Collective Bargaining Management Update - Jan. 17 | Human Resources | Kent State University

Collective Bargaining Management Update - Jan. 17

Please take a moment to review these important updates on the current negotiations between Kent State University and the full-time tenured and tenure-track faculty members who are represented by AAUP-KSU.

We continue to bargain in good faith and have offered many proposals during the negotiation process, most of which have been rejected by AAUP-KSU. Additionally, AAUP-KSU continues to misrepresent our proposals to its membership. You may have seen recent updates that AAUP-KSU sent to its members (Bargaining Update January 2019 and Faculty Strike at Wright State University) on the first day of the semester. We believe it is our responsibility to address inaccuracies and call out concerning misstatements of fact. Please know that we will continue to report the university’s proposals, budget position, enrollment trends, and other pertinent information in a truthful and transparent manner. We strongly urge your continued support in upholding Kent State values and expectations for accurate and appropriate communications with valued members of our university community.

Will faculty raises be retroactive?

In its recent bargaining update, AAUP-KSU states: "The administration has also refused to make any standard increment raises for AY 18/19 retroactive to the beginning of the academic year."

This statement is a complete fabrication. To date, the bargaining teams have had no discussion about whether negotiated salary increments would be retroactive. Let us be clear, the parties have NOT discussed this issue at any time, and no proposals on this issue have been exchanged.[1] AAUP-KSU has never brought this issue to the bargaining table, and we find it disingenuous to proclaim that the administration has "refused to make any standard increment raises for AY18/19 retroactive to the beginning of the academic year."

Kent State is NOT Wright State.

AAUP-KSU is highlighting the pending faculty strike at Wright State University in its communications on its website and with our faculty. Make no mistake: There is no resemblance whatsoever between our respective collective bargaining conditions. Wright State professors are preparing to strike over a salary offer — 0 percent raises for three years — that is vastly different than the KSU salary proposal. By contrast, our current offer to the AAUP-KSU is:

Less than $80,000 salary: Year 1: 3% increase. Year 2: 3% increase. Year 3: 1% increase.
$80,000-$100,000 salary: Year 1: 2% increase. Year 2: 2% increase. Year 3: 1% increase.
More than $100,000: Year 1: 1% increase. Year 2: 1% increase. Year 3: 2% increase.

Consistent with collective bargaining rules and practice, the Wright State University administration did impose its "last, best final offer" on Jan. 4. But this was only after a fact finder’s report of more than 140 pages repeatedly confirmed that the WSU faculty’s bargaining positions were unreasonable and not in the best interests of Wright State’s future. It is no surprise that AAUP-KSU applauds the decision of the Wright State faculty to strike. We do, however, hope that KSU faculty members will evaluate for themselves our innovative approach to reward the greatest number of faculty with the highest proportion of resources within our budget constraints. Remember, under Kent State’s current salary proposal, 74 percent of faculty would receive annual salary increases of 2 percent or more in 2019 and 2020.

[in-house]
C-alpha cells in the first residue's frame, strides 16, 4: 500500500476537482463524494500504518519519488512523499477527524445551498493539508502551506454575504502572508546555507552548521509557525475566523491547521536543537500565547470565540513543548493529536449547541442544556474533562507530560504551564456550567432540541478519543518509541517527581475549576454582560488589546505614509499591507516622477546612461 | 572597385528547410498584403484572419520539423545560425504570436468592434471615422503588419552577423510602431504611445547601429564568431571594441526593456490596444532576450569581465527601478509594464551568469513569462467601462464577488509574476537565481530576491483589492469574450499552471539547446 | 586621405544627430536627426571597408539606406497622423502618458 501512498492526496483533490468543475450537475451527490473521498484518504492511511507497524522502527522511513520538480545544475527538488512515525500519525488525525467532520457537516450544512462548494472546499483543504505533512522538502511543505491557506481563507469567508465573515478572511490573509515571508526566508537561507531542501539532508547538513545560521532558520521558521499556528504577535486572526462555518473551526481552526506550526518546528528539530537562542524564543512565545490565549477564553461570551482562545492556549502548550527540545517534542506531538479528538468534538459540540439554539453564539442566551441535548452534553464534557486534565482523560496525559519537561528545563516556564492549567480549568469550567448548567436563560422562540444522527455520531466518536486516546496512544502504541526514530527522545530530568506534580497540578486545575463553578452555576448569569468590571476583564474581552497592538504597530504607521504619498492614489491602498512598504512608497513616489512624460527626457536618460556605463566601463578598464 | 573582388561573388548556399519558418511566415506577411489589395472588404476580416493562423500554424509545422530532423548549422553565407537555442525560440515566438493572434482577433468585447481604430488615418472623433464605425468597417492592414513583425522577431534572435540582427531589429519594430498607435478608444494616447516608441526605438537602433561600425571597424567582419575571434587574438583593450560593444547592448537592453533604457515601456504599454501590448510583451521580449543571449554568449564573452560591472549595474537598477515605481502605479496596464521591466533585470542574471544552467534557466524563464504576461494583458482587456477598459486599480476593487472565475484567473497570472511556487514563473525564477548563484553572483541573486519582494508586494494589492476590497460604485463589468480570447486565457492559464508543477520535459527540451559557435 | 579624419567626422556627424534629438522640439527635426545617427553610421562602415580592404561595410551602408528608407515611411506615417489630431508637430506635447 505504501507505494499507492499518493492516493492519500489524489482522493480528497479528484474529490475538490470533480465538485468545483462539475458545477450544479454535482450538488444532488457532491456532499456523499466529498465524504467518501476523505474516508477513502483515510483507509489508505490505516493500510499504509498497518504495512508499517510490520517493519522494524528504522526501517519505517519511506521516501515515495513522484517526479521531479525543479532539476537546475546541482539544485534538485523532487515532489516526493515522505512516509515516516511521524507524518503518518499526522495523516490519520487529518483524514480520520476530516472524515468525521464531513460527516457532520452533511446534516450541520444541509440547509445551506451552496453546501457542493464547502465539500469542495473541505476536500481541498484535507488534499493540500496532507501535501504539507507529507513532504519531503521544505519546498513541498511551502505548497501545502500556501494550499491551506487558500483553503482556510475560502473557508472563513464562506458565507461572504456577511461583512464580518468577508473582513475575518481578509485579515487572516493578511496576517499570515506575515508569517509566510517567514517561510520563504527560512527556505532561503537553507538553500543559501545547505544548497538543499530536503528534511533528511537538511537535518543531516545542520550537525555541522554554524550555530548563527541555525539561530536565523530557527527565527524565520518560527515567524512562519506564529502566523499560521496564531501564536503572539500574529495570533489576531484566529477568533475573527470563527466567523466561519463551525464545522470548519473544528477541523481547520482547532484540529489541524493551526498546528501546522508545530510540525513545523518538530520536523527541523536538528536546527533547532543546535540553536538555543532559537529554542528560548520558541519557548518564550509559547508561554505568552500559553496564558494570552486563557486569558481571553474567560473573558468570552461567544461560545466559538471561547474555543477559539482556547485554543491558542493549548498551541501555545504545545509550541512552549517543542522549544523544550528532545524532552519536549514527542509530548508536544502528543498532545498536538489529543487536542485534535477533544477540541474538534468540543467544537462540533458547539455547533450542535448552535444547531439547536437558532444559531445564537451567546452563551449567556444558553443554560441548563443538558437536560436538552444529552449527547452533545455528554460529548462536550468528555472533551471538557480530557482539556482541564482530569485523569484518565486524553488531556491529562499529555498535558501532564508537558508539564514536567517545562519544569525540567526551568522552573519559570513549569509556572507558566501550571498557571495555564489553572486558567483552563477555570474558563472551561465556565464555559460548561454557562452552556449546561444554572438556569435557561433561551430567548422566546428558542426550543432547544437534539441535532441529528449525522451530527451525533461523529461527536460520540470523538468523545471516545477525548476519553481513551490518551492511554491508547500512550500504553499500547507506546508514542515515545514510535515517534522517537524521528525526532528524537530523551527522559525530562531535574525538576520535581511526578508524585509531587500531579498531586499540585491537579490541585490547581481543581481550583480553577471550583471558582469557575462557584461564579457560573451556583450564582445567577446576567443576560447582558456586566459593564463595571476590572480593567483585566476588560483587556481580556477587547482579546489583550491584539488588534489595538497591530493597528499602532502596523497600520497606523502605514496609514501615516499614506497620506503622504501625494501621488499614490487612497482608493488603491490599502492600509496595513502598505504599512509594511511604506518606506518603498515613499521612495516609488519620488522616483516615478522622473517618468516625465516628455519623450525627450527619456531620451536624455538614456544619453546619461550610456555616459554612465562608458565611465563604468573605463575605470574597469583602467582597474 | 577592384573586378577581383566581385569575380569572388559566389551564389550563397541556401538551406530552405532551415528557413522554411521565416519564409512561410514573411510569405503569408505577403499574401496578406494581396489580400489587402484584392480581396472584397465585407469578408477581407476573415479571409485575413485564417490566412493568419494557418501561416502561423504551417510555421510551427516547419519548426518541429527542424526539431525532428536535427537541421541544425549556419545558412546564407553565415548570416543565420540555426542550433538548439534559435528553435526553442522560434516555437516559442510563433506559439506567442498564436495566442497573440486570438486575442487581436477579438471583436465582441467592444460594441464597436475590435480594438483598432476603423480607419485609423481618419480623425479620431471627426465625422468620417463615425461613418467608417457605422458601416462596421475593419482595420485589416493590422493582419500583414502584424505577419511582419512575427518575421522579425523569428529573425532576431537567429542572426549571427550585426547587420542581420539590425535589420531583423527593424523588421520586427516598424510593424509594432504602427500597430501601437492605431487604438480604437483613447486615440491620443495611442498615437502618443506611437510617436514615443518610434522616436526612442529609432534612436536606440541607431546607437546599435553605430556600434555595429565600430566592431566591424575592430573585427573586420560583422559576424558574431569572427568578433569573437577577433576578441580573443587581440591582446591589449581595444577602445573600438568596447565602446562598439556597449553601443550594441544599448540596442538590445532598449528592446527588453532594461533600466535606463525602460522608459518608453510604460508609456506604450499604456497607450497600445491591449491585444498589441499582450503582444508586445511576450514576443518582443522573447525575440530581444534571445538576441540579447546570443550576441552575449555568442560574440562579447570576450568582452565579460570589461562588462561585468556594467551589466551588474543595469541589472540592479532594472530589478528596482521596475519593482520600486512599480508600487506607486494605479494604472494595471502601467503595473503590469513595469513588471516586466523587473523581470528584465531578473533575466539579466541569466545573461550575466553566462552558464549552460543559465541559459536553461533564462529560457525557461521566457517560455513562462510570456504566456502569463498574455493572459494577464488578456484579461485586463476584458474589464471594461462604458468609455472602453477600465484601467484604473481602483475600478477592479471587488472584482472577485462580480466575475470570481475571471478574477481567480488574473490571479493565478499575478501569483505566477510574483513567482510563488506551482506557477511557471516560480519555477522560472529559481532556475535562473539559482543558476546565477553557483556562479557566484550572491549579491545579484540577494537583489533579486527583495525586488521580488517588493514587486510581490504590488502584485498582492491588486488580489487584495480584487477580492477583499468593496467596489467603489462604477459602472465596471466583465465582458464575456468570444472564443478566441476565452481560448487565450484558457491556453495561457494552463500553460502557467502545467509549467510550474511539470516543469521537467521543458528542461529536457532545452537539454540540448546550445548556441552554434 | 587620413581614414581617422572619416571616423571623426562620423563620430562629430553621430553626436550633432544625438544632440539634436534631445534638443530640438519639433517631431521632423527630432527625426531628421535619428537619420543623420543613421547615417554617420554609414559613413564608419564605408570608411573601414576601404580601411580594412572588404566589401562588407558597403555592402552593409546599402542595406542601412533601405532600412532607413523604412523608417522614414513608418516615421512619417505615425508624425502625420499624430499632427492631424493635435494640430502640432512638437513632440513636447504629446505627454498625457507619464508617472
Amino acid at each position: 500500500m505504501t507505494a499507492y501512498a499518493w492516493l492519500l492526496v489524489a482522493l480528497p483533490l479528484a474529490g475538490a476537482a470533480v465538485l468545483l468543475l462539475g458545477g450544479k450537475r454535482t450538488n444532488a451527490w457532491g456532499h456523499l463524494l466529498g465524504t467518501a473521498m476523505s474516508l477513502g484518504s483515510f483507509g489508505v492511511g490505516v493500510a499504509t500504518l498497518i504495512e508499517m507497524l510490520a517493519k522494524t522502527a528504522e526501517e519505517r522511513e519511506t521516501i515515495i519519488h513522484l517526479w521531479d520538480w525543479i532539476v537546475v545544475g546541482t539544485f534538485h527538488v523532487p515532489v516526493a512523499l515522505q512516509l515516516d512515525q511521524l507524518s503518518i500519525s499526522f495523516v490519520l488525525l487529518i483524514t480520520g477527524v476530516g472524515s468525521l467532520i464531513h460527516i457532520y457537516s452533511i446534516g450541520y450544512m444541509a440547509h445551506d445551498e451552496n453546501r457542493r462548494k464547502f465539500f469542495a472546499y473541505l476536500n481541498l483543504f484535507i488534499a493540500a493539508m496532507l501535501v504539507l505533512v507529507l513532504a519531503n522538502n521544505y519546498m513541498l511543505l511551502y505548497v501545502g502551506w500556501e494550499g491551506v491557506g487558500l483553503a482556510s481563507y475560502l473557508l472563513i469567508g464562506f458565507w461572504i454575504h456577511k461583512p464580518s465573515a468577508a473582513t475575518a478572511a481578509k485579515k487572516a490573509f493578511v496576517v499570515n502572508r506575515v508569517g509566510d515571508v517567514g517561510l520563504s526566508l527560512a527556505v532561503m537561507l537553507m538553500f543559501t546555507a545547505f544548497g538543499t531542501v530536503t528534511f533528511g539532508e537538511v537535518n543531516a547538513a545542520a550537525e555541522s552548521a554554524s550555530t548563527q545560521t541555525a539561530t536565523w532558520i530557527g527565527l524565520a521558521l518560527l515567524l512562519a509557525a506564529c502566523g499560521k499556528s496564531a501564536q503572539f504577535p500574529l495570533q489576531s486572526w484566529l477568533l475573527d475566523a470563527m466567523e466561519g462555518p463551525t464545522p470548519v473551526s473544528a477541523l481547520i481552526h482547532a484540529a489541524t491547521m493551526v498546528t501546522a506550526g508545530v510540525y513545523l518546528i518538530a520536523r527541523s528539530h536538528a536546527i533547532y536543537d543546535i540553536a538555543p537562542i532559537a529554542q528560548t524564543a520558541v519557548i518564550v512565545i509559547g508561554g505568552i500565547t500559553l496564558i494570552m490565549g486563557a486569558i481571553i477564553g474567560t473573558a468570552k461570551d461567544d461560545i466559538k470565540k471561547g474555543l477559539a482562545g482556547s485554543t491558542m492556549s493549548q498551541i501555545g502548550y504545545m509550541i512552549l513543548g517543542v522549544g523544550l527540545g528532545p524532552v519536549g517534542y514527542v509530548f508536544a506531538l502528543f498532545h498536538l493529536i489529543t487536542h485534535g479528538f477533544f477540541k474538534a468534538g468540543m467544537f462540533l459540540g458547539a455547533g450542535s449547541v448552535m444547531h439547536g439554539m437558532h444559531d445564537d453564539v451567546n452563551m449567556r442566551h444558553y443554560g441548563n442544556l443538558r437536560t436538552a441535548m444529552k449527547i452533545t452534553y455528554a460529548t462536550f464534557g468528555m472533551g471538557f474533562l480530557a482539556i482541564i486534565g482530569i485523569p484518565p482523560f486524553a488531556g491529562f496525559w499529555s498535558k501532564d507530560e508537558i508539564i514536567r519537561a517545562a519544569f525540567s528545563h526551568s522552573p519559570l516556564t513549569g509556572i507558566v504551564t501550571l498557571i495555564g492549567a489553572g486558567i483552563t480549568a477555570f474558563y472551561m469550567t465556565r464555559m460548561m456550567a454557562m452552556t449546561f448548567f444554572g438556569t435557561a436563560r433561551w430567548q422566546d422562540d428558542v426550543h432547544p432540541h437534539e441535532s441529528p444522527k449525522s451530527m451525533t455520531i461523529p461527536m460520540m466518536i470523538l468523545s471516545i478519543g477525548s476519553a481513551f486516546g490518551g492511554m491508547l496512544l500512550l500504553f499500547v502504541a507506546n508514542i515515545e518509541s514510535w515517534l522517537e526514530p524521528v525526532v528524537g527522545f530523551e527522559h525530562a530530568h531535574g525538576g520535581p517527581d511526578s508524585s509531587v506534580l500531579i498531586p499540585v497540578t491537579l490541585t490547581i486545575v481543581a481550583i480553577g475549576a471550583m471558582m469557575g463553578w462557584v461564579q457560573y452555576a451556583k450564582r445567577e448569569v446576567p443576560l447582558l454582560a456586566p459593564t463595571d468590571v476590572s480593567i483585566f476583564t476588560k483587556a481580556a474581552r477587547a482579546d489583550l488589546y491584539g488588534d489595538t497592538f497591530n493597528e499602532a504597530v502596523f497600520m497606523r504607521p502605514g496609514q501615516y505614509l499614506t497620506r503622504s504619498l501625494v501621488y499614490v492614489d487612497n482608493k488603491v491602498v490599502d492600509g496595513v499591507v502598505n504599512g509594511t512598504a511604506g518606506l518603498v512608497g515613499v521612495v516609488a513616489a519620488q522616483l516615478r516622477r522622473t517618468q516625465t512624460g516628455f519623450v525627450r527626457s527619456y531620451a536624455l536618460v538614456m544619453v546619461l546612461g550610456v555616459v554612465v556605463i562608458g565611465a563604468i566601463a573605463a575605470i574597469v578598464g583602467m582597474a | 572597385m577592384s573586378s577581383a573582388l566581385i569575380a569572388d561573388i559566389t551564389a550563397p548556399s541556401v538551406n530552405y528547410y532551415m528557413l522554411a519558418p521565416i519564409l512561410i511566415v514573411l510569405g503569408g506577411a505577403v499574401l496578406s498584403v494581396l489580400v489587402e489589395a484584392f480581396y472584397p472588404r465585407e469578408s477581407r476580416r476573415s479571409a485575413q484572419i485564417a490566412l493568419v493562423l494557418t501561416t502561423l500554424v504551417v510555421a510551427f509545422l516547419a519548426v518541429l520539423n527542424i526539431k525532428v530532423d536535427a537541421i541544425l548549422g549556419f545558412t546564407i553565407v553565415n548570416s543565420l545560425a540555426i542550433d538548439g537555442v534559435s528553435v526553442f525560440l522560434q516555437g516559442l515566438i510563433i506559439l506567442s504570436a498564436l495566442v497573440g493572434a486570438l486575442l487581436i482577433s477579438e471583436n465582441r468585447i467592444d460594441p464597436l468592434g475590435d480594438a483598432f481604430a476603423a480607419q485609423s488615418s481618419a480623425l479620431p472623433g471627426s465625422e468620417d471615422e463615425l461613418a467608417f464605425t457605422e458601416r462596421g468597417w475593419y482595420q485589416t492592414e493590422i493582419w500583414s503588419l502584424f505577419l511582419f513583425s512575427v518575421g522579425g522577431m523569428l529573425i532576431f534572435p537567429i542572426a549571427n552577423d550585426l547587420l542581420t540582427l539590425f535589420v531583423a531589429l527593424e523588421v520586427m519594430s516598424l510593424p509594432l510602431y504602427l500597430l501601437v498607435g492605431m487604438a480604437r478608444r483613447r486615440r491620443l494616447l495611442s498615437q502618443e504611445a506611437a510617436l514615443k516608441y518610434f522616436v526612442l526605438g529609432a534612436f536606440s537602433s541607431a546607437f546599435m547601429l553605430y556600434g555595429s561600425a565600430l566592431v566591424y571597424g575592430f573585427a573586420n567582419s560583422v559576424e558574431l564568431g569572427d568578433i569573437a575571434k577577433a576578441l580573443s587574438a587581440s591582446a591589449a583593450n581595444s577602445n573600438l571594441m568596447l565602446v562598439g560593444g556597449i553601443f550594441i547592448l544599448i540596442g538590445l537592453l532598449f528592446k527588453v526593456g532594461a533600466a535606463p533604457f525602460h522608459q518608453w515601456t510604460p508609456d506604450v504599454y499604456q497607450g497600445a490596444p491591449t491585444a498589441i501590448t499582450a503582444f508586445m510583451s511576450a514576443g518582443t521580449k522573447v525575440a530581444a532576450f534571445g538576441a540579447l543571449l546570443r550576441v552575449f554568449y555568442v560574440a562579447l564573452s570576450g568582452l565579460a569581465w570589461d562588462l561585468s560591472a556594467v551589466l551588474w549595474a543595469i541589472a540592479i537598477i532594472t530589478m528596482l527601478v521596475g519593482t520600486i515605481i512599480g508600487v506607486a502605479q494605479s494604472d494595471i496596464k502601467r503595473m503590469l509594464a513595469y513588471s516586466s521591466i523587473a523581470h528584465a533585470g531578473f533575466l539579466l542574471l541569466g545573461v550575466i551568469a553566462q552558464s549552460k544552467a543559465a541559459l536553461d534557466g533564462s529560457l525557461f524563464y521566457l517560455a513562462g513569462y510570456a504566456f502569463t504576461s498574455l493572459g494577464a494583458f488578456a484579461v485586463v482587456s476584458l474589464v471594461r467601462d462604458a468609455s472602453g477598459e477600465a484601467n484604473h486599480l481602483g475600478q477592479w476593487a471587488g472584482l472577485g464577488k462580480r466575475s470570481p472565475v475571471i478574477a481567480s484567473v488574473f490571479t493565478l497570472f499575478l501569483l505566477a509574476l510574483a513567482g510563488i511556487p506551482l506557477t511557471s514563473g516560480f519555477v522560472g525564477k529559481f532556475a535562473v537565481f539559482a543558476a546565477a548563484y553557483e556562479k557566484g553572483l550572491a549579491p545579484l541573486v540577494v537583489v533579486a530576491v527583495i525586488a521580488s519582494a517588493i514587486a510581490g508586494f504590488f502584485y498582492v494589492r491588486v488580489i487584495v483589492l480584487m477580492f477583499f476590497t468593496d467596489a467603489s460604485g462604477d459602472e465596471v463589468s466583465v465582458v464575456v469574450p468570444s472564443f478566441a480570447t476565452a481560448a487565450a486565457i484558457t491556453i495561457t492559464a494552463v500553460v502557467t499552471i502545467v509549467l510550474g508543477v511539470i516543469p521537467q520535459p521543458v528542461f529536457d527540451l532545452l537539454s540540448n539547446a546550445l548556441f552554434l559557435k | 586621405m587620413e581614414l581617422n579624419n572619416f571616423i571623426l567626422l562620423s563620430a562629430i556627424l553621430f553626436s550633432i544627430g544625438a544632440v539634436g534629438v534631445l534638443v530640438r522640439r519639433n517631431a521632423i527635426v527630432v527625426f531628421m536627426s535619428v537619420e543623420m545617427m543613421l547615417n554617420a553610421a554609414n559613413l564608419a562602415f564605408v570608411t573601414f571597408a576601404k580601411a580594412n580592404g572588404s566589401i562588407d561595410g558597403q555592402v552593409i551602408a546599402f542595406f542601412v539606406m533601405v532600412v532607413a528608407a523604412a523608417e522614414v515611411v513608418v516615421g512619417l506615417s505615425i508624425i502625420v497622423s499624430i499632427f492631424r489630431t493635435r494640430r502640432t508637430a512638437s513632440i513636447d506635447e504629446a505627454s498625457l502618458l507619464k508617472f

Healthcare benefits are not acceptable for faculty?

AAUP is incensed that the administration would propose that faculty accept the same 85/60 healthcare benefits plan that is the current plan for AFSCME and non-represented employees. With out-of-pocket maximums of $1,500 for singles and $3,000 for families — this benefit option, along with the high-deductible healthcare plan, is exactly the same healthcare benefit plan of two-thirds of the university’s employees, including all administrators.

The outcome of any bargaining cycle can impact the future of a university — in many ways — for a very long time. We believe that reporting the facts accurately to our constituents is vitally important, and we take this professional responsibility very seriously as we all engage in this important process. We encourage you, and all stakeholders in this process, to ask questions, look beyond the bargaining rhetoric and make informed decisions. The leadership of Kent State remains fully committed to bargaining in good faith and being truthful in our communications. We hold on to our Kent State optimism that the parties will be able to reach agreement on all issues. We will provide more updates as information becomes available.


[1] Please note that when negotiations moved from the formal process at the bargaining table to the less formal mediation process, which is conducted by a federal mediator, the parties no longer rely on the services of a transcriptionist to record the content of the sessions. Before Oct. 24, 2018, written proposals were exchanged and transcripts of the bargaining sessions were recorded. This made verification of the parties’ positions and statements easily accessible.

POSTED: Friday, January 18, 2019 - 9:15am
UPDATED: Friday, January 18, 2019 - 9:17am